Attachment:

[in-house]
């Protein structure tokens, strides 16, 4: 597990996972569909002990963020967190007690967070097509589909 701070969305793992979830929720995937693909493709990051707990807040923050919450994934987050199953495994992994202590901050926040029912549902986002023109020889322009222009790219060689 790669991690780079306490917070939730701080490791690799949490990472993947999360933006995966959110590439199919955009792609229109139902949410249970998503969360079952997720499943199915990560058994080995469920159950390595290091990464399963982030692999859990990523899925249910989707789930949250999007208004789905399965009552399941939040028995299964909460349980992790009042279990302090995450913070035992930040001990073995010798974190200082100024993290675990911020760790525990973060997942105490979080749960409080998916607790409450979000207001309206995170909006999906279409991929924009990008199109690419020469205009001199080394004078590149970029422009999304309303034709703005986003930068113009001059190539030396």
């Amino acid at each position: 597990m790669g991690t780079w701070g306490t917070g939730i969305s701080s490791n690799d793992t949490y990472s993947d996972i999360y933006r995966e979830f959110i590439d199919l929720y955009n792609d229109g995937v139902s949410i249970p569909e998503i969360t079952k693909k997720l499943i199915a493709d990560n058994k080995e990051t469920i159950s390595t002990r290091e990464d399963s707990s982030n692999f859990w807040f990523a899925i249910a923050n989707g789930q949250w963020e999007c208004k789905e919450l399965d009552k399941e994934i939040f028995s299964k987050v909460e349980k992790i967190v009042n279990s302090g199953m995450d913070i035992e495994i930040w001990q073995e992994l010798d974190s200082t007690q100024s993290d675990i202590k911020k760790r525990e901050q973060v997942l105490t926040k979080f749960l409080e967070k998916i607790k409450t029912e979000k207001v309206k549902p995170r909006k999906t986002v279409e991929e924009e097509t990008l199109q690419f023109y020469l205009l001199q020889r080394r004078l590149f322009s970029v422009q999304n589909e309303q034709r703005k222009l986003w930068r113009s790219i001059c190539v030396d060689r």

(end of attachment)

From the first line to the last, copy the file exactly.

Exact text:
[in-house]
């Protein structure tokens, strides 16, 4: 597990996972569909002990963020967190007690967070097509589909 701070969305793992979830929720995937693909493709990051707990807040923050919450994934987050199953495994992994202590901050926040029912549902986002023109020889322009222009790219060689 790669991690780079306490917070939730701080490791690799949490990472993947999360933006995966959110590439199919955009792609229109139902949410249970998503969360079952997720499943199915990560058994080995469920159950390595290091990464399963982030692999859990990523899925249910989707789930949250999007208004789905399965009552399941939040028995299964909460349980992790009042279990302090995450913070035992930040001990073995010798974190200082100024993290675990911020760790525990973060997942105490979080749960409080998916607790409450979000207001309206995170909006999906279409991929924009990008199109690419020469205009001199080394004078590149970029422009999304309303034709703005986003930068113009001059190539030396």
């Amino acid at each position: 597990m790669g991690t780079w701070g306490t917070g939730i969305s701080s490791n690799d793992t949490y990472s993947d996972i999360y933006r995966e979830f959110i590439d199919l929720y955009n792609d229109g995937v139902s949410i249970p569909e998503i969360t079952k693909k997720l499943i199915a493709d990560n058994k080995e990051t469920i159950s390595t002990r290091e990464d399963s707990s982030n692999f859990w807040f990523a899925i249910a923050n989707g789930q949250w963020e999007c208004k789905e919450l399965d009552k399941e994934i939040f028995s299964k987050v909460e349980k992790i967190v009042n279990s302090g199953m995450d913070i035992e495994i930040w001990q073995e992994l010798d974190s200082t007690q100024s993290d675990i202590k911020k760790r525990e901050q973060v997942l105490t926040k979080f749960l409080e967070k998916i607790k409450t029912e979000k207001v309206k549902p995170r909006k999906t986002v279409e991929e924009e097509t990008l199109q690419f023109y020469l205009l001199q020889r080394r004078l590149f322009s970029v422009q999304n589909e309303q034709r703005k222009l986003w930068r113009s790219i001059c190539v030396d060689r």